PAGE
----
The influence of irrelevant anchors on the judgments and choices of doctors and patients

Med Decis Making. 2007 Mar-Apr;27(2):203-11. doi: 10.1177/0272989X06298595.


Background: Little research has examined how anchor numbers affect choice, despite several decades of research showing that judgments typically and robustly assimilate toward irrelevant anchors.

Methods: In one experiment, HIV-positive patients (N = 99) judged the chances that sexual partners would become infected with HIV after sex using a defective condom and then indicated their choices of remedial action. In a second experiment, Iowa physicians (N =191) rated the chances that hypothetical patients had a pulmonary embolism and then formulated a treatment plan.

Results: Irrelevant anchor numbers dramatically affected judgments by HIV-infected patients of the chances of HIV infection after a condom broke during sex (43% v. 64% in the low- and high-anchor conditions, respectively) and judgments by doctors of the chances of pulmonary embolism (23% v. 53%, respectively). Despite large anchoring effects in judgement, treatment choices did not differ between low-and high-anchor conditions. Accountability did not reduce the anchoring bias in the doctors' judgments.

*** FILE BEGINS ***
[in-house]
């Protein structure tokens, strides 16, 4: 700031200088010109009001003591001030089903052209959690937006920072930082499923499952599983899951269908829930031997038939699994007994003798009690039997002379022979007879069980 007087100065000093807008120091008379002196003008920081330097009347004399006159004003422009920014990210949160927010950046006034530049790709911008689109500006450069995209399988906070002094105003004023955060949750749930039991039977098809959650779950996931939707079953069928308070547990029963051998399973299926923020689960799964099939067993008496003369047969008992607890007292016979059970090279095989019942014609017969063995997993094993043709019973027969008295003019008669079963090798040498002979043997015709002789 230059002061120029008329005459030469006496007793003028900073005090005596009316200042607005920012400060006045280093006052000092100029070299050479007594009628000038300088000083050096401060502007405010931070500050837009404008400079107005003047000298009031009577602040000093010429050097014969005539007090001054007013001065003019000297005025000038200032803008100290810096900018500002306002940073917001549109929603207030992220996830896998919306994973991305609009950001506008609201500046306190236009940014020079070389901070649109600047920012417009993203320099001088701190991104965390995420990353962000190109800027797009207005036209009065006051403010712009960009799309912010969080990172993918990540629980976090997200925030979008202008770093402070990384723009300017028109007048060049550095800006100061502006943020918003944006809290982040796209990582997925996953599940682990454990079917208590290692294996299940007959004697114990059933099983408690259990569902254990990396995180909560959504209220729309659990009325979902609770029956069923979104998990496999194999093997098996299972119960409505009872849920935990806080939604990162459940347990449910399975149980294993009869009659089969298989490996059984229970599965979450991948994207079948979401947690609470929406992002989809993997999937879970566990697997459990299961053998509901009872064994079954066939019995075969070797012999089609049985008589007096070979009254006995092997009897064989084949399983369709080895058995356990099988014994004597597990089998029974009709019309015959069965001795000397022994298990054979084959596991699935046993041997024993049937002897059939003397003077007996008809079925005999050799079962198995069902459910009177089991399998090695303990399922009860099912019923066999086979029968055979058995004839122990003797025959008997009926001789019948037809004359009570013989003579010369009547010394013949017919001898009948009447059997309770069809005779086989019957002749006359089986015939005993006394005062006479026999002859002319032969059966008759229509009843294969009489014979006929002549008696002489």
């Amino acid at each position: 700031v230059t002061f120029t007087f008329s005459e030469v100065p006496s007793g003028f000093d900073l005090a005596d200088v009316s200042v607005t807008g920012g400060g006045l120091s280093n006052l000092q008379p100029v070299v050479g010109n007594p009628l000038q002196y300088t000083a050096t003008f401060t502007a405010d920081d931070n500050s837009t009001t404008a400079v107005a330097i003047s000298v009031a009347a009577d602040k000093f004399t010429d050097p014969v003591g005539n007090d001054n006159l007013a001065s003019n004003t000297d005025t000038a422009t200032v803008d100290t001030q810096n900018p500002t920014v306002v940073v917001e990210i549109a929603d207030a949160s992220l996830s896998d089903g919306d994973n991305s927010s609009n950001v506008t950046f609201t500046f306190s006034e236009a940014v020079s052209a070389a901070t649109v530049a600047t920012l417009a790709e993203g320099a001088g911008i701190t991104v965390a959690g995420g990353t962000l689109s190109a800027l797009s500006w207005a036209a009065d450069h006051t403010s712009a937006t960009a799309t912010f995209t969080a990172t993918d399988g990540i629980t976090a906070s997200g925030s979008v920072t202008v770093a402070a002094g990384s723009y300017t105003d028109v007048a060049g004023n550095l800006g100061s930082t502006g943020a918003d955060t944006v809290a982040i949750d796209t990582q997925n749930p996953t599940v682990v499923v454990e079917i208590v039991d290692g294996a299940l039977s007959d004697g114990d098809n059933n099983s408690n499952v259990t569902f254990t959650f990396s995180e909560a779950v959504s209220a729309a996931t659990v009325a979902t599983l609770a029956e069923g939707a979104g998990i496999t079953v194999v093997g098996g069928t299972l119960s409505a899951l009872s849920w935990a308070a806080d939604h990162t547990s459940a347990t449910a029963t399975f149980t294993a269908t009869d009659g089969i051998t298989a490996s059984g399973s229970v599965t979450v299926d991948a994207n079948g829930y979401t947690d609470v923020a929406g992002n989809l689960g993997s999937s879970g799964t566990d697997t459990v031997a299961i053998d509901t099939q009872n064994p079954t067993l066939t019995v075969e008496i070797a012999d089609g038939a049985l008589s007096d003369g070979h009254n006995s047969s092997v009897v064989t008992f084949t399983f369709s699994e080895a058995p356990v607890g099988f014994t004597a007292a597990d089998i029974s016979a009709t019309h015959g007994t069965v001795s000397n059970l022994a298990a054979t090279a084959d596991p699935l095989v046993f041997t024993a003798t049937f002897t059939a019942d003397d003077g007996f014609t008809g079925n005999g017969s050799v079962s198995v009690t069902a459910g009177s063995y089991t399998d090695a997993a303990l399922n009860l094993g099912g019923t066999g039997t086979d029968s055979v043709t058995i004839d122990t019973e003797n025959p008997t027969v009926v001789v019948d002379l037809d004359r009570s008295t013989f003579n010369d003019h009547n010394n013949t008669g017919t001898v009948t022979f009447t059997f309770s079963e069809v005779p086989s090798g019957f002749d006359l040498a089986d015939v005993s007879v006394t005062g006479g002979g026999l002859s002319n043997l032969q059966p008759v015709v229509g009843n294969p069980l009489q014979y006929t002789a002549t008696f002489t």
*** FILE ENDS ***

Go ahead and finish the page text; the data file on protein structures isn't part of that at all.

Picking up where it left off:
Discussion: The practical implications of anchoring for risk judgments are potentially large, but the bias may be less relevant to treatment choices. The findings suggest that the theoretical underpinnings of the anchoring bias may be more complex than previously thought.

Publication types

  • Research Support, U.S. Gov't, Non-P.H.S.

MeSH terms

  • Adult
  • Choice Behavior*
  • Condoms
  • Decision Making*
  • Equipment Failure
  • HIV Infections / transmission
  • Humans
  • Judgment*
  • Male
  • Physicians, Family*
  • Pulmonary Embolism / diagnosis
  • Pulmonary Embolism / therapy
  • Sexual Partners
  • Surveys and Questionnaires